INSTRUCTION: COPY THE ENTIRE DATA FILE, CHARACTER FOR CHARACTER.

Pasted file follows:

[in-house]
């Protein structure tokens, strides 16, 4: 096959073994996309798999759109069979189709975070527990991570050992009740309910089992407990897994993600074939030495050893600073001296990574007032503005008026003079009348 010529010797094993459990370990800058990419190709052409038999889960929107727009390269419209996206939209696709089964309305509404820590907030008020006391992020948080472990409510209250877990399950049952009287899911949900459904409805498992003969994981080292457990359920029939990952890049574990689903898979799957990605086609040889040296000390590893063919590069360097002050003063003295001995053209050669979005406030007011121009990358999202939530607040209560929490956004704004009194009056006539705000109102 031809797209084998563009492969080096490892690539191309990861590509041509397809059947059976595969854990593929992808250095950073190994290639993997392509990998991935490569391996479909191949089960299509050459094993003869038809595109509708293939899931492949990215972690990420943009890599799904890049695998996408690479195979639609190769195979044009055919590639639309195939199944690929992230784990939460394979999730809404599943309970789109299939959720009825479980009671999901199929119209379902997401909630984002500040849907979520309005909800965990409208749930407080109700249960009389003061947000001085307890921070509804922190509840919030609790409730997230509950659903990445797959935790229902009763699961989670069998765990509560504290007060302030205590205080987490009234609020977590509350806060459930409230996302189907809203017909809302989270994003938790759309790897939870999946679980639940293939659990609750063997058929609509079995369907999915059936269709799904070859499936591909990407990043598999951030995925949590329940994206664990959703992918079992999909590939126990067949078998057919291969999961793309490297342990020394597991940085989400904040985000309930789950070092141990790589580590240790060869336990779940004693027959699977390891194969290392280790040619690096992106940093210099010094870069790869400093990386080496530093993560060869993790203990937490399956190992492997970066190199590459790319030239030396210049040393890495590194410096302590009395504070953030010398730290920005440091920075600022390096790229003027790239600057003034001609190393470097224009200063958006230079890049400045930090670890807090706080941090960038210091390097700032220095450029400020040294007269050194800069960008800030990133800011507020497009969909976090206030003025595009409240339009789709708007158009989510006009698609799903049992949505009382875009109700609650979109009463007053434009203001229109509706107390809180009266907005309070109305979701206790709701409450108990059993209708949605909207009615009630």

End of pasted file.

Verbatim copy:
[in-house]
């Protein structure tokens, strides 16, 4: 096959073994996309798999759109069979189709975070527990991570050992009740309910089992407990897994993600074939030495050893600073001296990574007032503005008026003079009348 010529010797094993459990370990800058990419190709052409038999889960929107727009390269419209996206939209696709089964309305509404820590907030008020006391992020948080472990409510209250877990399950049952009287899911949900459904409805498992003969994981080292457990359920029939990952890049574990689903898979799957990605086609040889040296000390590893063919590069360097002050003063003295001995053209050669979005406030007011121009990358999202939530607040209560929490956004704004009194009056006539705000109102 031809797209084998563009492969080096490892690539191309990861590509041509397809059947059976595969854990593929992808250095950073190994290639993997392509990998991935490569391996479909191949089960299509050459094993003869038809595109509708293939899931492949990215972690990420943009890599799904890049695998996408690479195979639609190769195979044009055919590639639309195939199944690929992230784990939460394979999730809404599943309970789109299939959720009825479980009671999901199929119209379902997401909630984002500040849907979520309005909800965990409208749930407080109700249960009389003061947000001085307890921070509804922190509840919030609790409730997230509950659903990445797959935790229902009763699961989670069998765990509560504290007060302030205590205080987490009234609020977590509350806060459930409230996302189907809203017909809302989270994003938790759309790897939870999946679980639940293939659990609750063997058929609509079995369907999915059936269709799904070859499936591909990407990043598999951030995925949590329940994206664990959703992918079992999909590939126990067949078998057919291969999961793309490297342990020394597991940085989400904040985000309930789950070092141990790589580590240790060869336990779940004693027959699977390891194969290392280790040619690096992106940093210099010094870069790869400093990386080496530093993560060869993790203990937490399956190992492997970066190199590459790319030239030396210049040393890495590194410096302590009395504070953030010398730290920005440091920075600022390096790229003027790239600057003034001609190393470097224009200063958006230079890049400045930090670890807090706080941090960038210091390097700032220095450029400020040294007269050194800069960008800030990133800011507020497009969909976090206030003025595009409240339009789709708007158009989510006009698609799903049992949505009382875009109700609650979109009463007053434009203001229109509706107390809180009266907005309070109305979701206790709701409450108990059993209708949605909207009615009630």